• Posted December 18, 2012 at 1:21 am | Permalink

              “Talk to some gun owners (myself being one)”
              Noooo, really? That wasn’t coming across at all from the comments you’ve been making.

              Dammit, couldn’t keep the sarcasm out this time.
              If you can’t see how cars are different from guns in terms of the need for control (in fact, isn’t car ownership better regulated than gun ownership? I had assumed that you needed a license to have a gun in the US, but an earlier comment seems to have knocked down that assumption) then I am incredibly glad I don’t live anywhere near you or your gun.

              • Posted December 18, 2012 at 5:15 am | Permalink

                I never said that cars and guns are the same. But either the body count argument is relevant or it isn’t; you seem to argue that the number of dead people is relevant. So, which is it going to be? Is the number killed important or is it irrelevant?

                I have quite clearly argued about cost and benefit here. There are consequences to guns existing. There are consequences to cars existing. And if we’re going to be worried about body count, then it’s worth noting that more people have been killed in car crashes in the last four years than we killed of the Central Powers in the whole of WWI. More people have died just this year in car crashes than have been killed in both the Iraq and Afghanistan conflicts.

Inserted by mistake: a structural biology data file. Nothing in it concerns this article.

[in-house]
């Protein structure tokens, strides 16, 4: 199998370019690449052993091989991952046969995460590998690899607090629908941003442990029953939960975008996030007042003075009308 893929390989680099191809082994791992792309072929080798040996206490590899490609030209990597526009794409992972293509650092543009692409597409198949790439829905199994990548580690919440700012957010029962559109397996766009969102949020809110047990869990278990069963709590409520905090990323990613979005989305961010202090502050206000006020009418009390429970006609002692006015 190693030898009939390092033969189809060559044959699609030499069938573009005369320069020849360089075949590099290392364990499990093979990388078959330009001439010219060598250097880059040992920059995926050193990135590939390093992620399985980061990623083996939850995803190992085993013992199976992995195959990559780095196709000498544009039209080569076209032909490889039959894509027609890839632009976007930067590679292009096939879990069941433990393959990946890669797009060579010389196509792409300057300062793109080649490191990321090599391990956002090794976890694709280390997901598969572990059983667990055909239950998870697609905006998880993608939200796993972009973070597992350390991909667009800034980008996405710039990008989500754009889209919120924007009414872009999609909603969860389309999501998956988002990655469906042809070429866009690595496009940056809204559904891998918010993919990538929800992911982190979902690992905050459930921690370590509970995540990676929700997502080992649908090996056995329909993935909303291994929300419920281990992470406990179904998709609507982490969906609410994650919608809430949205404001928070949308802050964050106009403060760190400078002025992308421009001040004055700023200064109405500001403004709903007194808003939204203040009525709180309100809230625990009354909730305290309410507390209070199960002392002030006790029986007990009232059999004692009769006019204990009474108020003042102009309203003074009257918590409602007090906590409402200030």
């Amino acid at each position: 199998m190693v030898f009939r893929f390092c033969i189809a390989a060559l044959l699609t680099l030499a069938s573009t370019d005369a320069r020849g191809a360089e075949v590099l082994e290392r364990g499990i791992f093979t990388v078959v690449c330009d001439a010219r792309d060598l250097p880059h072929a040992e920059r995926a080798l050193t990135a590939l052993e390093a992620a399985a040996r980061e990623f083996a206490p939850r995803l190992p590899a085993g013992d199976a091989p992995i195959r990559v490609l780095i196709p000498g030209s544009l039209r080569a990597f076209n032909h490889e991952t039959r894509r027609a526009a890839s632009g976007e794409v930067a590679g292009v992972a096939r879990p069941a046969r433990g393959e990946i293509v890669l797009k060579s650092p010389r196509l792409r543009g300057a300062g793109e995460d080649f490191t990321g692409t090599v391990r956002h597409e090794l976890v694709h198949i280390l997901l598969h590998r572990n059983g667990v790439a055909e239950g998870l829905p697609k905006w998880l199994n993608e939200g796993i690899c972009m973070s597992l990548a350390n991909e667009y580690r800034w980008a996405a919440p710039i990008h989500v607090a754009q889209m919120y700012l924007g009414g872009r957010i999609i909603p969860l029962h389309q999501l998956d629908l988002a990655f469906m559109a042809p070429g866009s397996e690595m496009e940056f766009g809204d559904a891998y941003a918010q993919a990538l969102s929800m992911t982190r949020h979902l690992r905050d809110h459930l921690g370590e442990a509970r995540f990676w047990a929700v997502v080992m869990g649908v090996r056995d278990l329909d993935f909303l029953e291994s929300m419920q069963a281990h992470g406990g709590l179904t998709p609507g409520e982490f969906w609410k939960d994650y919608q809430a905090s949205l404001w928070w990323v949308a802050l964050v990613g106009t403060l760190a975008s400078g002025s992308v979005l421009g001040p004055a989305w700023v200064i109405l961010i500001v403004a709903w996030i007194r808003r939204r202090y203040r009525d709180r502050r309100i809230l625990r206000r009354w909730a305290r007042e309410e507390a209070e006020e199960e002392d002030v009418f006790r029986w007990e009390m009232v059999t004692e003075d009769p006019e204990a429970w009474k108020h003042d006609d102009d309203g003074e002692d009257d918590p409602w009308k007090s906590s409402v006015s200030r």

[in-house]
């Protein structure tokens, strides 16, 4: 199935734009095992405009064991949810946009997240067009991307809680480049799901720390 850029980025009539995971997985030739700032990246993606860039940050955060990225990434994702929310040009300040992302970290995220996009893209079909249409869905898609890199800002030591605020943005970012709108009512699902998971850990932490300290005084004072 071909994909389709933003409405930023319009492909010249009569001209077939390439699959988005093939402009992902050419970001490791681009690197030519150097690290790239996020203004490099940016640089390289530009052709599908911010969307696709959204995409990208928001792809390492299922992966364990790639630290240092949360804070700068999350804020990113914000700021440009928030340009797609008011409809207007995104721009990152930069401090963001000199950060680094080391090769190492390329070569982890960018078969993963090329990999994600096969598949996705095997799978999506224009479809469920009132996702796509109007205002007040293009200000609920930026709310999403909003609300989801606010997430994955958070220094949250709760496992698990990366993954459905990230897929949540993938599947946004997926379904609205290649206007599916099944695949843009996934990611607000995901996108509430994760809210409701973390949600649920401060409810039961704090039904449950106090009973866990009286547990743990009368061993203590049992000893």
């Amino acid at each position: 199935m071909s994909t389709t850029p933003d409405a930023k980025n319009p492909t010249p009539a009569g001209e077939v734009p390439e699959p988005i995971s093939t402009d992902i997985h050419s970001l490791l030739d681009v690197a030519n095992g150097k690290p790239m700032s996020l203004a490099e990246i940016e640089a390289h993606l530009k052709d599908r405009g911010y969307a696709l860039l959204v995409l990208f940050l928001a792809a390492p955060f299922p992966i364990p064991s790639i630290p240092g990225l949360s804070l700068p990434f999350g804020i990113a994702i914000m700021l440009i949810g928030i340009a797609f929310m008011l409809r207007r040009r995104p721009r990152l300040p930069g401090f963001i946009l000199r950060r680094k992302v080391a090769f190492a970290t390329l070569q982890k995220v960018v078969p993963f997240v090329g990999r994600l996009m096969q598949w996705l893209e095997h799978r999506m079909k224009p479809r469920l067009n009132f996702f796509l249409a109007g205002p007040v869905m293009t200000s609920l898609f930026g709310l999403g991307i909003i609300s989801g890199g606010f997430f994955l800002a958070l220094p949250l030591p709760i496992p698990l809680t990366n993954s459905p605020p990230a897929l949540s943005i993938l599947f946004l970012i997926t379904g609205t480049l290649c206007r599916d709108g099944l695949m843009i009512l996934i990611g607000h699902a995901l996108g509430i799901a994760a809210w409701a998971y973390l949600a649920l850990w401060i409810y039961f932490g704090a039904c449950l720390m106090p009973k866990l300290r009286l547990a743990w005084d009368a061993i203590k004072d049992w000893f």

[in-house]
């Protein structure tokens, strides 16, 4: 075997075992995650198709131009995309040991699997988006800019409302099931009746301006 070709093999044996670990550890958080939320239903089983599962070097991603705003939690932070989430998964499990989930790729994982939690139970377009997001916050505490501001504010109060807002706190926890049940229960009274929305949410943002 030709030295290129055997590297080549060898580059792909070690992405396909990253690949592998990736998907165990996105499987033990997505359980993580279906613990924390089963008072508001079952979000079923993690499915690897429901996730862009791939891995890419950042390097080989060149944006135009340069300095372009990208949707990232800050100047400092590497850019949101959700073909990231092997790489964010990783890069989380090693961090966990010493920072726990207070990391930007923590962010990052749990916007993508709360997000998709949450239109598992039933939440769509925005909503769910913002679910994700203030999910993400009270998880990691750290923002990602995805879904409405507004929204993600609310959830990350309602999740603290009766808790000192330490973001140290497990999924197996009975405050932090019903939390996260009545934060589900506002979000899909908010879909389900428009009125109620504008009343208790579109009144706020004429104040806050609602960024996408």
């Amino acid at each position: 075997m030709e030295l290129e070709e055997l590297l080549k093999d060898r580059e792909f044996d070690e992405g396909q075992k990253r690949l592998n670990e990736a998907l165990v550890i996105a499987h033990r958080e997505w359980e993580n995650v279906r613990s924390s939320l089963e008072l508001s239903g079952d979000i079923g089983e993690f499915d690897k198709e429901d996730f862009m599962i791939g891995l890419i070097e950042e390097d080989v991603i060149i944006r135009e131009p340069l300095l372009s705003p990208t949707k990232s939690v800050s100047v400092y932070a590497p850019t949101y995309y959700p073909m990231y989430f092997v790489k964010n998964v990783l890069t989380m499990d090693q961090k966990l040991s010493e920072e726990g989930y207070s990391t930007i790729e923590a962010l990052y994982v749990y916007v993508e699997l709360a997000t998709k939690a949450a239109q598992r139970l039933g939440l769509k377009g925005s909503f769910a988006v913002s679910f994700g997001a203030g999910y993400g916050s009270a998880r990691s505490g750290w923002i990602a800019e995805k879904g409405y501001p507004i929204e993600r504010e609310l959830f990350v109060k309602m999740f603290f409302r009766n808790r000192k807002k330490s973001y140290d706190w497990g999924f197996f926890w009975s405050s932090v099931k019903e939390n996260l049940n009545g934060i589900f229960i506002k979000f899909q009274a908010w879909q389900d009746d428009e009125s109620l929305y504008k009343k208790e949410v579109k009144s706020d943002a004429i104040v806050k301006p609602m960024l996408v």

You said that, “Those that are not are, apparently, agreeable to the killing of children.” And I’m pointing out that unless you’re willing to immediately start calling for dramatic and severe strictures on who can operate a motor vehicle, you apparently are agreeable to the killing of not less than one million people year… to maintain access to your own private convenience.

                For the record, I obviously accept the trade-off is fair considering that I continue to drive. If that’s a cost I, like yourself, am willing to accept for the sake of my own selfish desires of luxury, then I’m certainly willing to accept a far smaller cost for the sake of being possibly able to defend myself should the unfortunate befall me.